Spatial and Temporal Trends in Multidimensional Poverty in the United States over the Last Decade
Shatakshee Dhongde and
Social Indicators Research: An International and Interdisciplinary Journal for Quality-of-Life Measurement, 2022, vol. 163, issue 1, No 17, 447-472
Abstract This paper undertakes a comprehensive analysis of multidimensional poverty in the United States over the last decade. It provides estimates of multidimensional poverty over more than a decade, from 2008 to 2019, which covers the Great Recession and the recovery following the recession when major policy changes such as the Affordable Care Act were implemented. For the first time, spatial trends in estimates of multidimensional poverty are also provided. We measure annual poverty levels in 4 regions, 50 states and examine the relation between multidimensional poverty and neighborhood characteristics. We find that on average, 13 percent of the United States population was multidimensional poor. Poverty rates were high in the South and the West and among young adults, immigrants and Hispanics. Alternative indices of multidimensional poverty show consistent trends; multidimensional poverty in the United States rose between 2008 and 2010 and then gradually declined. However, more than a quarter of individuals with incomes above the poverty threshold remained multidimensional poor. This underscores the fact that income does not always capture deprivation experienced by individuals. Policies geared towards affordable housing, health insurance and higher education will help reduce multidimensional poverty in the United States.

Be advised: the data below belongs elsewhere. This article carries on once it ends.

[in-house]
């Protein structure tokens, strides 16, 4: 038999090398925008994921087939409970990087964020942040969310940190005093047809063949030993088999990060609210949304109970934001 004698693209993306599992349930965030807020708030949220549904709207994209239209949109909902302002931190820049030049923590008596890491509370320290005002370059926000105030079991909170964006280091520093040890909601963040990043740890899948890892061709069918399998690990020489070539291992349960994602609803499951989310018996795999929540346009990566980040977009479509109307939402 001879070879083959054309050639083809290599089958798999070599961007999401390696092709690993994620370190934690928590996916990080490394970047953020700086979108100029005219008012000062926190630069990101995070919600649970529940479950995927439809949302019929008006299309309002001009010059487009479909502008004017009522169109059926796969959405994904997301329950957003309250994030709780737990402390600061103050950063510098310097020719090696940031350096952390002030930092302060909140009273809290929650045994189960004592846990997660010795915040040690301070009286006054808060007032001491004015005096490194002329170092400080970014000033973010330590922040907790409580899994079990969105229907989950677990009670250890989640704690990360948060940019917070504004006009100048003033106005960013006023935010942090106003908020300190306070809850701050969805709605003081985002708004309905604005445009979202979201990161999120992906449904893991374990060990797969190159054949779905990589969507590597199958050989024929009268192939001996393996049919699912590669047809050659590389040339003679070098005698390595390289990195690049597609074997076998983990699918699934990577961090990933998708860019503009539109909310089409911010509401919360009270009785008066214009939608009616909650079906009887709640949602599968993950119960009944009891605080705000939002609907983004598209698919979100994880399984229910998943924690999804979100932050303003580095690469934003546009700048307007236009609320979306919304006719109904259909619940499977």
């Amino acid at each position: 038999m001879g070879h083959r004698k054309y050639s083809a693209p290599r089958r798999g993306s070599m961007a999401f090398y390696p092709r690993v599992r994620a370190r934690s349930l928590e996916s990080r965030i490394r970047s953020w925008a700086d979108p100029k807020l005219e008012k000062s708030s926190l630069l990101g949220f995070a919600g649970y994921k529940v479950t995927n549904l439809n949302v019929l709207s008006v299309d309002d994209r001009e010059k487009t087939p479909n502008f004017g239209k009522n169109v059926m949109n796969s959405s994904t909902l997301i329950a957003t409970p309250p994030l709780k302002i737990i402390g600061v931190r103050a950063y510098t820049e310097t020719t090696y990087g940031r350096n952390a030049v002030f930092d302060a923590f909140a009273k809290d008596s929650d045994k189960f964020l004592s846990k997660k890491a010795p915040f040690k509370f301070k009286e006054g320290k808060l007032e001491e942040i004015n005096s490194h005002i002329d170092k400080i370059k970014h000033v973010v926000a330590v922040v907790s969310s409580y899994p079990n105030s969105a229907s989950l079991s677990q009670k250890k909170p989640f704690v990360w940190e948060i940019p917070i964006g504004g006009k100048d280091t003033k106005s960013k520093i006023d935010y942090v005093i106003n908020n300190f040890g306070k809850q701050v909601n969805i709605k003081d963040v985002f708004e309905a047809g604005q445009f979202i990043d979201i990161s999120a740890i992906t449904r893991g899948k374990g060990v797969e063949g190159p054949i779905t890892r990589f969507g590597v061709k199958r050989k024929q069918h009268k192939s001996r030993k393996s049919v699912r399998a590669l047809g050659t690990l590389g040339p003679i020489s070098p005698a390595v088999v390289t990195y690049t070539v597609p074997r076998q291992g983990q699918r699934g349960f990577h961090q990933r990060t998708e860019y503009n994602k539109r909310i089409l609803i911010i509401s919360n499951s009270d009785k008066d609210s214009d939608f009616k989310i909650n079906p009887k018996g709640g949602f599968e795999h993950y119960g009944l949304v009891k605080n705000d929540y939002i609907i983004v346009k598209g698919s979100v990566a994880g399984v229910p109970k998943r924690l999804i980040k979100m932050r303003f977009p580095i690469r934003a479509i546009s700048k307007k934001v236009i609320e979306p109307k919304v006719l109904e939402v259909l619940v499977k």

Keywords: Multidimensional; Neighborhood; Poverty; Recession; Trends; United States (search for similar items in EconPapers)
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